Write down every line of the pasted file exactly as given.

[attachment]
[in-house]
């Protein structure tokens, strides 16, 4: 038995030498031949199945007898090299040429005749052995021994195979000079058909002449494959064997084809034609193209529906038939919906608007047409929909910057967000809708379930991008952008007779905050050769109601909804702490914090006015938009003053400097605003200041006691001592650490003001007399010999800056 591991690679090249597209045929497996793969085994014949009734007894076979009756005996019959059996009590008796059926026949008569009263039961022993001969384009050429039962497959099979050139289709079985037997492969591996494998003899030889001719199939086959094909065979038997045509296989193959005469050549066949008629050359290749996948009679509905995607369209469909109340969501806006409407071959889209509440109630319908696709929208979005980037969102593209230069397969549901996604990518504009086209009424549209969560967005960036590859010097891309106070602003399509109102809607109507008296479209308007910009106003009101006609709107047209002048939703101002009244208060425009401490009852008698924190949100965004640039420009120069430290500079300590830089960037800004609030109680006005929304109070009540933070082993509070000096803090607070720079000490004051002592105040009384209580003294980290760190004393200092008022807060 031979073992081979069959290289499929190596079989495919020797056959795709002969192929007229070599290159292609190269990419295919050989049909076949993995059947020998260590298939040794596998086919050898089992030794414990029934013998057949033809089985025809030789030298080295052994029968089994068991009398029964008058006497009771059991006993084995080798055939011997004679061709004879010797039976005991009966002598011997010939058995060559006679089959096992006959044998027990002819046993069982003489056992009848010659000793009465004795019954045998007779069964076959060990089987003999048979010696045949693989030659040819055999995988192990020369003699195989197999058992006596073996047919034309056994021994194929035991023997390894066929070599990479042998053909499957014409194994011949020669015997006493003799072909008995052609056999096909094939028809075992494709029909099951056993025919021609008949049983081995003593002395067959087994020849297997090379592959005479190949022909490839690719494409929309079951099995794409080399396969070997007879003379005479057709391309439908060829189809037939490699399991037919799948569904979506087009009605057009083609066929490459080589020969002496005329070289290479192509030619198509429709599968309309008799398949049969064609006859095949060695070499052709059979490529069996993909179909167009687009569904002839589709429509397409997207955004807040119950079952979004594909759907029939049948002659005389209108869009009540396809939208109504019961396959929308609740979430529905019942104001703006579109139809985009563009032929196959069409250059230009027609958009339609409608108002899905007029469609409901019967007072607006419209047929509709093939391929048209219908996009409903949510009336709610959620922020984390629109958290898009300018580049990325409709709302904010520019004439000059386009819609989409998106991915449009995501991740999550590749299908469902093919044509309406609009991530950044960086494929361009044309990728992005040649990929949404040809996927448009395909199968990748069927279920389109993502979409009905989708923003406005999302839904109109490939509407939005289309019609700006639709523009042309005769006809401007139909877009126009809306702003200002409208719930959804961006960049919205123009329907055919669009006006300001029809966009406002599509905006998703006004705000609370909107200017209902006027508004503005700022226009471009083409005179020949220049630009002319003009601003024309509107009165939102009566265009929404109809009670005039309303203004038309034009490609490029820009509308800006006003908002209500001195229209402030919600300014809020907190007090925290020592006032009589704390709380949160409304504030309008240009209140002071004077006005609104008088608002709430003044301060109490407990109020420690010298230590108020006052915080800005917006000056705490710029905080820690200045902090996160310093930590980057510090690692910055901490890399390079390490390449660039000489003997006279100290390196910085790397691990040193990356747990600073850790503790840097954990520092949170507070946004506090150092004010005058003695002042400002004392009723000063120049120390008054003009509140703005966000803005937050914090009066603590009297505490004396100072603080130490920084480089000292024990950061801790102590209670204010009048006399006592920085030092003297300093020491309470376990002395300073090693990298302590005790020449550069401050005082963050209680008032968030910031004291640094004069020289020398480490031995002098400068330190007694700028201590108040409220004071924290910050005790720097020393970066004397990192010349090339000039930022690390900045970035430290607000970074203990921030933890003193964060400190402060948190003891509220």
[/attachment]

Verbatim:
[in-house]
């Protein structure tokens, strides 16, 4: 038995030498031949199945007898090299040429005749052995021994195979000079058909002449494959064997084809034609193209529906038939919906608007047409929909910057967000809708379930991008952008007779905050050769109601909804702490914090006015938009003053400097605003200041006691001592650490003001007399010999800056 591991690679090249597209045929497996793969085994014949009734007894076979009756005996019959059996009590008796059926026949008569009263039961022993001969384009050429039962497959099979050139289709079985037997492969591996494998003899030889001719199939086959094909065979038997045509296989193959005469050549066949008629050359290749996948009679509905995607369209469909109340969501806006409407071959889209509440109630319908696709929208979005980037969102593209230069397969549901996604990518504009086209009424549209969560967005960036590859010097891309106070602003399509109102809607109507008296479209308007910009106003009101006609709107047209002048939703101002009244208060425009401490009852008698924190949100965004640039420009120069430290500079300590830089960037800004609030109680006005929304109070009540933070082993509070000096803090607070720079000490004051002592105040009384209580003294980290760190004393200092008022807060 031979073992081979069959290289499929190596079989495919020797056959795709002969192929007229070599290159292609190269990419295919050989049909076949993995059947020998260590298939040794596998086919050898089992030794414990029934013998057949033809089985025809030789030298080295052994029968089994068991009398029964008058006497009771059991006993084995080798055939011997004679061709004879010797039976005991009966002598011997010939058995060559006679089959096992006959044998027990002819046993069982003489056992009848010659000793009465004795019954045998007779069964076959060990089987003999048979010696045949693989030659040819055999995988192990020369003699195989197999058992006596073996047919034309056994021994194929035991023997390894066929070599990479042998053909499957014409194994011949020669015997006493003799072909008995052609056999096909094939028809075992494709029909099951056993025919021609008949049983081995003593002395067959087994020849297997090379592959005479190949022909490839690719494409929309079951099995794409080399396969070997007879003379005479057709391309439908060829189809037939490699399991037919799948569904979506087009009605057009083609066929490459080589020969002496005329070289290479192509030619198509429709599968309309008799398949049969064609006859095949060695070499052709059979490529069996993909179909167009687009569904002839589709429509397409997207955004807040119950079952979004594909759907029939049948002659005389209108869009009540396809939208109504019961396959929308609740979430529905019942104001703006579109139809985009563009032929196959069409250059230009027609958009339609409608108002899905007029469609409901019967007072607006419209047929509709093939391929048209219908996009409903949510009336709610959620922020984390629109958290898009300018580049990325409709709302904010520019004439000059386009819609989409998106991915449009995501991740999550590749299908469902093919044509309406609009991530950044960086494929361009044309990728992005040649990929949404040809996927448009395909199968990748069927279920389109993502979409009905989708923003406005999302839904109109490939509407939005289309019609700006639709523009042309005769006809401007139909877009126009809306702003200002409208719930959804961006960049919205123009329907055919669009006006300001029809966009406002599509905006998703006004705000609370909107200017209902006027508004503005700022226009471009083409005179020949220049630009002319003009601003024309509107009165939102009566265009929404109809009670005039309303203004038309034009490609490029820009509308800006006003908002209500001195229209402030919600300014809020907190007090925290020592006032009589704390709380949160409304504030309008240009209140002071004077006005609104008088608002709430003044301060109490407990109020420690010298230590108020006052915080800005917006000056705490710029905080820690200045902090996160310093930590980057510090690692910055901490890399390079390490390449660039000489003997006279100290390196910085790397691990040193990356747990600073850790503790840097954990520092949170507070946004506090150092004010005058003695002042400002004392009723000063120049120390008054003009509140703005966000803005937050914090009066603590009297505490004396100072603080130490920084480089000292024990950061801790102590209670204010009048006399006592920085030092003297300093020491309470376990002395300073090693990298302590005790020449550069401050005082963050209680008032968030910031004291640094004069020289020398480490031995002098400068330190007694700028201590108040409220004071924290910050005790720097020393970066004397990192010349090339000039930022690390900045970035430290607000970074203990921030933890003193964060400190402060948190003891509220």